YOU ARE HERE: LAT HomeCollections

Around the Foothills

It gives the neighborhood a sense of historical continuity.

January 19, 1989|DOUG SMITH

A blue-ribbon committee of Eagle Rock residents appointed to decide how the community can use the abandoned library building on Colorado Boulevard took a walk through the structure Tuesday afternoon to stir their imaginations.

The visit to the 1914 Mission-style building stirred an equal measure of nostalgia, not without twinges of pain.

Some of those on the committee had first walked through the library doors 20 years ago, or more. None had been inside for at least seven years, the library having been moved in 1981 to a newer building a couple of blocks away.

Since then, the building has remained unused. It stands importantly, in spite of evident and advancing decay, on a knoll that lifts its Spanish Mediterranean detail well above the visual mediocrity of a stucco market on one side and a cinder-block bank building on the other.

Its row of clerestory windows running parallel to the street is capped by a gable of red tiles and crossed at one end by a transverse gable in a clear rendition of the cruciform plan of the European cathedral.

Along with the slightly less distinctive Eagle Rock Municipal Building two blocks to the east and the abandoned Northeast police station on York Boulevard, it gives the neighborhood a sense of historical continuity that is more commonly found in L.A's older neighborhoods.

The city has acquired $238,000 of the estimated $900,000 needed for rehabilitation and is applying to the state Office of Historical Preservation for another $535,000.

The blue-ribbon committee, appointed by Councilman Richard Alatorre, takes matters of community history seriously.

Almost immediately, when a uniformed policeman opened the doors to let her in Tuesday, committee member Shirley Minser, a deputy for Alatorre, raised a pained protest.

She had hoped to organize the tour group around her own favorite artifact in the old library, the original reference desk, situated right at the spot where the altar would be in a church.

It was gone. All that remained was an outline on the brown linoleum floor and a few ancient library cards that had apparently slipped under it.

Neither the policeman nor a man from the city's General Services Department knew what had happened to the desk.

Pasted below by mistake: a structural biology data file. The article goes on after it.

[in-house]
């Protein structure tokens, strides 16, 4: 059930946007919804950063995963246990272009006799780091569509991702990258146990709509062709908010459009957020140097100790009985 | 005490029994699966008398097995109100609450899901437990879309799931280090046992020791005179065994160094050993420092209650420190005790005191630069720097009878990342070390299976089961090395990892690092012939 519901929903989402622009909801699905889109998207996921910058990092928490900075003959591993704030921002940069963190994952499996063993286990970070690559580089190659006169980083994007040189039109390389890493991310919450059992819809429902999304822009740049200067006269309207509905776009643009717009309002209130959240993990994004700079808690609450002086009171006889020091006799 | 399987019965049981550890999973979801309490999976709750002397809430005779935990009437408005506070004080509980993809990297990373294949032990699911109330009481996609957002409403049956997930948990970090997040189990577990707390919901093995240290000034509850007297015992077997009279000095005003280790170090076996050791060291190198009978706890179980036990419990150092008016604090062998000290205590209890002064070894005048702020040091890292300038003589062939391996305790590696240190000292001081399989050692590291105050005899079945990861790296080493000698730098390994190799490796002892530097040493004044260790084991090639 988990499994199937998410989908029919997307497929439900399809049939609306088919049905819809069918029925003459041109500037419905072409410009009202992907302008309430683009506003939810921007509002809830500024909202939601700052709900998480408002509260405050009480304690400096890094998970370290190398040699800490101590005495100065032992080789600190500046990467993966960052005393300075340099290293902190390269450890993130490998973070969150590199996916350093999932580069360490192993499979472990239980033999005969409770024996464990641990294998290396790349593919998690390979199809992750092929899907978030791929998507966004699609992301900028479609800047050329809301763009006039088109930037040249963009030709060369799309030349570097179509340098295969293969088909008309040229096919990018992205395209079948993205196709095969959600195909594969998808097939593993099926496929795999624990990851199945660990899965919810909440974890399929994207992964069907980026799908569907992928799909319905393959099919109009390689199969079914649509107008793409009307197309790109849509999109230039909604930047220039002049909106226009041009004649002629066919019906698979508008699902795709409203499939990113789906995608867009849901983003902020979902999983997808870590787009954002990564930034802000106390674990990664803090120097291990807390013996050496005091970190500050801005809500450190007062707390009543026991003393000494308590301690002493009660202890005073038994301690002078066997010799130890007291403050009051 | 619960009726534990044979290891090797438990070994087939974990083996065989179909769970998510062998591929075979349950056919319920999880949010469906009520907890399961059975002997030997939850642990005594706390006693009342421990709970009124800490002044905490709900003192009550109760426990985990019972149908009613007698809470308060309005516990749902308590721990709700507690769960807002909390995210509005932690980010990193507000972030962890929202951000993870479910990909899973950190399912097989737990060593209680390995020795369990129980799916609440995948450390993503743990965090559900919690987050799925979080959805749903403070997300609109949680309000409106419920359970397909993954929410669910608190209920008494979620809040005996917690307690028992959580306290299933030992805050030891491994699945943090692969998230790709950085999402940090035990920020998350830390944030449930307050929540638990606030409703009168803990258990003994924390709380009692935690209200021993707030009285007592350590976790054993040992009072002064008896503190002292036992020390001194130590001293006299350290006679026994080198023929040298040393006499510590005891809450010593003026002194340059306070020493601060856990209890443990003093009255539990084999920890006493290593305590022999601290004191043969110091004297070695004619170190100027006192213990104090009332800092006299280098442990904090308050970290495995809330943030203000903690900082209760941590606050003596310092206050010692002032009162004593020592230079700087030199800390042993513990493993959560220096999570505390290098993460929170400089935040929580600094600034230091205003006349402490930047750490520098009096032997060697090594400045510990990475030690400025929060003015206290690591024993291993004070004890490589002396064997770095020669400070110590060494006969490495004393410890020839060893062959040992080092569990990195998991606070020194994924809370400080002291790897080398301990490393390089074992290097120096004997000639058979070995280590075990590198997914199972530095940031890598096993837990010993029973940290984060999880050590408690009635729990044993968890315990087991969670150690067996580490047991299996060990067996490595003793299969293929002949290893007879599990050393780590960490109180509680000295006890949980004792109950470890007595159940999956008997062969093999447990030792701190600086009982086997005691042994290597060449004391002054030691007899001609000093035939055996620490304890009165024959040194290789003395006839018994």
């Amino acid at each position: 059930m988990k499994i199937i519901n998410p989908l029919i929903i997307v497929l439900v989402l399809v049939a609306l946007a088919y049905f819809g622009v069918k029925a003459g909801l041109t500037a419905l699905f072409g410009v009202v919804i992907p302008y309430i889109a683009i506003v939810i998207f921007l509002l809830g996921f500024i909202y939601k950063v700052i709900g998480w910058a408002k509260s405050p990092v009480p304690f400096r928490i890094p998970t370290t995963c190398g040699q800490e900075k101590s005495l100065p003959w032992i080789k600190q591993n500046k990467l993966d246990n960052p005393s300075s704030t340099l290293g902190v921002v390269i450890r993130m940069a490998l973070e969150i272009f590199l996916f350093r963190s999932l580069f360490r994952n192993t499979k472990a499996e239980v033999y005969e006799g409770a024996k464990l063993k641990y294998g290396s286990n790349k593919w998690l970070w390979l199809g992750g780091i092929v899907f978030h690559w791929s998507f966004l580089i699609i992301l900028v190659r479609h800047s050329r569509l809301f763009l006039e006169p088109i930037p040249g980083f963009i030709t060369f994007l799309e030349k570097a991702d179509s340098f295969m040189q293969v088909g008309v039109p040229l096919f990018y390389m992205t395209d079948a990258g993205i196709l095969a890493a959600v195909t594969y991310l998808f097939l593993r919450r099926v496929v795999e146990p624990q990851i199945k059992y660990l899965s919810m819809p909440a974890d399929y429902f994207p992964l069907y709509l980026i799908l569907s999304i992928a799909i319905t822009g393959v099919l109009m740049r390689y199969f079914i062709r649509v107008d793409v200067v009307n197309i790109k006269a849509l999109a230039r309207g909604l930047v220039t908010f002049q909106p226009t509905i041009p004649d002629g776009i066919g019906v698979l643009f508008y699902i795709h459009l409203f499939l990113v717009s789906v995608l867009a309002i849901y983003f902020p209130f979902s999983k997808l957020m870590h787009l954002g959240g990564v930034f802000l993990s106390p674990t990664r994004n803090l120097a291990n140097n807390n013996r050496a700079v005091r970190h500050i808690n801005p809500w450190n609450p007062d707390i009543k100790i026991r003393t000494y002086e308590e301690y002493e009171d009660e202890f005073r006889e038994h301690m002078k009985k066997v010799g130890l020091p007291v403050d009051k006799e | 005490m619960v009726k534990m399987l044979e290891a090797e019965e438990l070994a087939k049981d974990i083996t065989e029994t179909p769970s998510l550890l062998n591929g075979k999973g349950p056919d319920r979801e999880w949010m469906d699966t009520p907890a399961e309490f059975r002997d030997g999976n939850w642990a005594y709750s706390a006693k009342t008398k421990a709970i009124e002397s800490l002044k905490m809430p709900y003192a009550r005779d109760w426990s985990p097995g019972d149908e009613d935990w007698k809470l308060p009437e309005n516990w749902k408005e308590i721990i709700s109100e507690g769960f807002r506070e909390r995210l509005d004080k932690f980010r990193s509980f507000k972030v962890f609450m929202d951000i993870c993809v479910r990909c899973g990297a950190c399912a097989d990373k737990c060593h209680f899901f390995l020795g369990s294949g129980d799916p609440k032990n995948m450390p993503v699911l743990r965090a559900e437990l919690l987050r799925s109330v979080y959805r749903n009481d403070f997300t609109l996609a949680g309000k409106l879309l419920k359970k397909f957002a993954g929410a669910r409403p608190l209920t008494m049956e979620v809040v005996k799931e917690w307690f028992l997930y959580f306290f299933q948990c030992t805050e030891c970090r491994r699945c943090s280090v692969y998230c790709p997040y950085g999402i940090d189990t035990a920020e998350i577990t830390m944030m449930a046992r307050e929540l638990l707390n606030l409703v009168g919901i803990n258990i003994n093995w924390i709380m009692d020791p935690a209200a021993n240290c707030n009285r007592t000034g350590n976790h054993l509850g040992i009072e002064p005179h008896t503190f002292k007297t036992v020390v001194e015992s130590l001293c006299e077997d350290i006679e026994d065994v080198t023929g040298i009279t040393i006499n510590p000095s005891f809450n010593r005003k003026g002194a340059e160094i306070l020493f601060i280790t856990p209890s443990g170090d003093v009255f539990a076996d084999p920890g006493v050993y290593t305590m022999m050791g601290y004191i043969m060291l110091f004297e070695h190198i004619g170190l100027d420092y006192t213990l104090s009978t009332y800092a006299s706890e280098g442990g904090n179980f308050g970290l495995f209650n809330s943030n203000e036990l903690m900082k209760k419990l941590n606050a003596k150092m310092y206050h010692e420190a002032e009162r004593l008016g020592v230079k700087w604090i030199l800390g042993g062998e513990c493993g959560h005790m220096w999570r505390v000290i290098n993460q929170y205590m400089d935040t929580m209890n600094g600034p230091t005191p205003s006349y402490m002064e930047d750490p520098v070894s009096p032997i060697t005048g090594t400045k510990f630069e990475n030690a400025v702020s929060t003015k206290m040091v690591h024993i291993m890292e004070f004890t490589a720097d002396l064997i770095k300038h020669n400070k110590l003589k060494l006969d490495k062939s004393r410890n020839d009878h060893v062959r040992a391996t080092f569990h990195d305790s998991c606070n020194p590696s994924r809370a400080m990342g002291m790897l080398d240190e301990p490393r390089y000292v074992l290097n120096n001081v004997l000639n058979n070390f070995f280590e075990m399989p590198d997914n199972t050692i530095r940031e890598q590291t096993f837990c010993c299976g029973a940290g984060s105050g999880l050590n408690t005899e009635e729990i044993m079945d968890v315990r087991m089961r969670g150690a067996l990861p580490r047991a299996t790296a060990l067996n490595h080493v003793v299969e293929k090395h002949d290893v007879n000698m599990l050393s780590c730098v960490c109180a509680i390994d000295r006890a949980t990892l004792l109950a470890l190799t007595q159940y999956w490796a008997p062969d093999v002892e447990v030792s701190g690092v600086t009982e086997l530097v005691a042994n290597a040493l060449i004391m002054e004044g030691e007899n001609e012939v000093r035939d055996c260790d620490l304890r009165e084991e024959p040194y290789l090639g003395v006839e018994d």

Minser fretted for several minutes.

"We've got to get it back," she said.

Jerry Miller, the slight, quiet president of the Eagle Rock Historical Society, recalled coming to the library as a kid.

Katie Smith, past president of the Eagle Rock Board of Realtors, remembered a son's venality.

"My kid used to come here all the time--the son who was killed in Vietnam," she said. "We couldn't figure it out. His grades weren't that good."

She said they lived exactly seven miles from the library. One day, her husband checked the odometer and found that the trip had consumed 200 miles on the family car.

Once everyone arrived, Minser began the tour. She pointed out the clean, octagonal columns supporting Islamic arches under the clerestory windows. She thought they were Doric.

She pointed out the fireplace, around which young people used to snuggle up in chairs.

Soon, people began making discoveries. Downstairs in the basement, as many had recalled, there was the outline of a stage, though it was abused almost beyond recognition. In another room were boxes containing, by someone's count, 25,000 toilet seat covers.

Upstairs, Miller found old papers left behind when the books were moved. One was the front page of the Los Angeles Times of Nov. 23, 1963, the morning after President John F. Kennedy was assassinated. Another was the April 19, 1968, Life magazine with a two-page color photograph of the Martin Luther King funeral procession, with a boyish Jesse Jackson and Andrew Young beside the casket.

Miller tucked the finds under his arm for the historical society's museum. The members of the committee had no problem imagining uses. The nave, where the bookcases had been, could be an Eagle Rock museum. The transept--once the reading room--could be a meeting room for the elderly.

Reluctantly, the committee retired after about an hour.

That evening, it reconvened in the Municipal Building to get down to the real work.

First, members entertained some good news from Mark De La Torre, legislative deputy for Councilman Alatorre. He had found the reference desk. It had been moved to the Wilshire Branch Library by someone who thought that it wasn't wanted.

Then De La Torre learned what makes a blue-ribbon committee blue. He said someone in the councilman's office proposed turning the knoll in front of the library into 10 parking spaces.

Smith spoke above the low rumble that idea produced.

"You're too young to die," she said. "Don't bring that up again."

Los Angeles Times Articles